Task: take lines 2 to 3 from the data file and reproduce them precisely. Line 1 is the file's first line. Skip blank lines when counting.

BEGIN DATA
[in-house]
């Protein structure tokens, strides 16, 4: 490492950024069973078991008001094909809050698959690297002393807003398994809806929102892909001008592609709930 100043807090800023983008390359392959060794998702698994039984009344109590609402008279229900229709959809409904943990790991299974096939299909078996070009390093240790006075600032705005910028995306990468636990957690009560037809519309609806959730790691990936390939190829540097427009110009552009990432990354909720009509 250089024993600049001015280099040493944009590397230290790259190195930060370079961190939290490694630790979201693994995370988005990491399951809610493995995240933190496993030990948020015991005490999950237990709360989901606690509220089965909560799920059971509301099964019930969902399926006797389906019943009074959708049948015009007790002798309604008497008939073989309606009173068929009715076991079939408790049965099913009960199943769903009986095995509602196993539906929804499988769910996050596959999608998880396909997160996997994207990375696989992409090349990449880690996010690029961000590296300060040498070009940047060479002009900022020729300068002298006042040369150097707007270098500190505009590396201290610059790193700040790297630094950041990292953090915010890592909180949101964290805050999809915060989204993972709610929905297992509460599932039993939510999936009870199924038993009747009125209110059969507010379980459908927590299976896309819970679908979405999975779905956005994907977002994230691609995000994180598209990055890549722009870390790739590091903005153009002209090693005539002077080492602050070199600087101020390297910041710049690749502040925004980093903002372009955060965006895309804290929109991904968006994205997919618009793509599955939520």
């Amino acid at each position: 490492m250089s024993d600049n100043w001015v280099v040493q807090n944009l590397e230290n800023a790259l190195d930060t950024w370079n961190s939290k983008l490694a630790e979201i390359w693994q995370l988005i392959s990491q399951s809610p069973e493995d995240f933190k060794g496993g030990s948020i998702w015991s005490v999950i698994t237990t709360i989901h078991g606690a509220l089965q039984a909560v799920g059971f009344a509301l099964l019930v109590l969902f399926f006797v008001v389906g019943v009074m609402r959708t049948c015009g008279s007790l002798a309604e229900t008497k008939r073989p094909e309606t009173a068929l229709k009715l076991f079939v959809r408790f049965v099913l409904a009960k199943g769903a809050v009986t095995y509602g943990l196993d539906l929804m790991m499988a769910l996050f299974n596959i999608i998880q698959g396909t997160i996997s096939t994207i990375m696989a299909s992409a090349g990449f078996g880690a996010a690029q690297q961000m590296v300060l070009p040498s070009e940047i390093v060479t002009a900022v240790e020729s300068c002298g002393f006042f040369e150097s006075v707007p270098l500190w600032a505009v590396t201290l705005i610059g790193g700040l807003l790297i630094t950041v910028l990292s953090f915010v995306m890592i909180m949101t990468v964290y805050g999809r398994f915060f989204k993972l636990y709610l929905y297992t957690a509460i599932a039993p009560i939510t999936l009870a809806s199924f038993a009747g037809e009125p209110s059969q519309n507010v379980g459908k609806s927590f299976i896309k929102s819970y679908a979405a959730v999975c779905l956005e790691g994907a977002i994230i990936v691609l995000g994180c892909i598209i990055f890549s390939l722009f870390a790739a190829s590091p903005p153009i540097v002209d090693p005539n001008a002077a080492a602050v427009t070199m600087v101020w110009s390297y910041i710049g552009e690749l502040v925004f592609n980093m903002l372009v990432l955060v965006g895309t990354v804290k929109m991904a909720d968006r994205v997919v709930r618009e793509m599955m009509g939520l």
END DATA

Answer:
């Protein structure tokens, strides 16, 4: 490492950024069973078991008001094909809050698959690297002393807003398994809806929102892909001008592609709930 100043807090800023983008390359392959060794998702698994039984009344109590609402008279229900229709959809409904943990790991299974096939299909078996070009390093240790006075600032705005910028995306990468636990957690009560037809519309609806959730790691990936390939190829540097427009110009552009990432990354909720009509 250089024993600049001015280099040493944009590397230290790259190195930060370079961190939290490694630790979201693994995370988005990491399951809610493995995240933190496993030990948020015991005490999950237990709360989901606690509220089965909560799920059971509301099964019930969902399926006797389906019943009074959708049948015009007790002798309604008497008939073989309606009173068929009715076991079939408790049965099913009960199943769903009986095995509602196993539906929804499988769910996050596959999608998880396909997160996997994207990375696989992409090349990449880690996010690029961000590296300060040498070009940047060479002009900022020729300068002298006042040369150097707007270098500190505009590396201290610059790193700040790297630094950041990292953090915010890592909180949101964290805050999809915060989204993972709610929905297992509460599932039993939510999936009870199924038993009747009125209110059969507010379980459908927590299976896309819970679908979405999975779905956005994907977002994230691609995000994180598209990055890549722009870390790739590091903005153009002209090693005539002077080492602050070199600087101020390297910041710049690749502040925004980093903002372009955060965006895309804290929109991904968006994205997919618009793509599955939520």
């Amino acid at each position: 490492m250089s024993d600049n100043w001015v280099v040493q807090n944009l590397e230290n800023a790259l190195d930060t950024w370079n961190s939290k983008l490694a630790e979201i390359w693994q995370l988005i392959s990491q399951s809610p069973e493995d995240f933190k060794g496993g030990s948020i998702w015991s005490v999950i698994t237990t709360i989901h078991g606690a509220l089965q039984a909560v799920g059971f009344a509301l099964l019930v109590l969902f399926f006797v008001v389906g019943v009074m609402r959708t049948c015009g008279s007790l002798a309604e229900t008497k008939r073989p094909e309606t009173a068929l229709k009715l076991f079939v959809r408790f049965v099913l409904a009960k199943g769903a809050v009986t095995y509602g943990l196993d539906l929804m790991m499988a769910l996050f299974n596959i999608i998880q698959g396909t997160i996997s096939t994207i990375m696989a299909s992409a090349g990449f078996g880690a996010a690029q690297q961000m590296v300060l070009p040498s070009e940047i390093v060479t002009a900022v240790e020729s300068c002298g002393f006042f040369e150097s006075v707007p270098l500190w600032a505009v590396t201290l705005i610059g790193g700040l807003l790297i630094t950041v910028l990292s953090f915010v995306m890592i909180m949101t990468v964290y805050g999809r398994f915060f989204k993972l636990y709610l929905y297992t957690a509460i599932a039993p009560i939510t999936l009870a809806s199924f038993a009747g037809e009125p209110s059969q519309n507010v379980g459908k609806s927590f299976i896309k929102s819970y679908a979405a959730v999975c779905l956005e790691g994907a977002i994230i990936v691609l995000g994180c892909i598209i990055f890549s390939l722009f870390a790739a190829s590091p903005p153009i540097v002209d090693p005539n001008a002077a080492a602050v427009t070199m600087v101020w110009s390297y910041i710049g552009e690749l502040v925004f592609n980093m903002l372009v990432l955060v965006g895309t990354v804290k929109m991904a909720d968006r994205v997919v709930r618009e793509m599955m009509g939520l």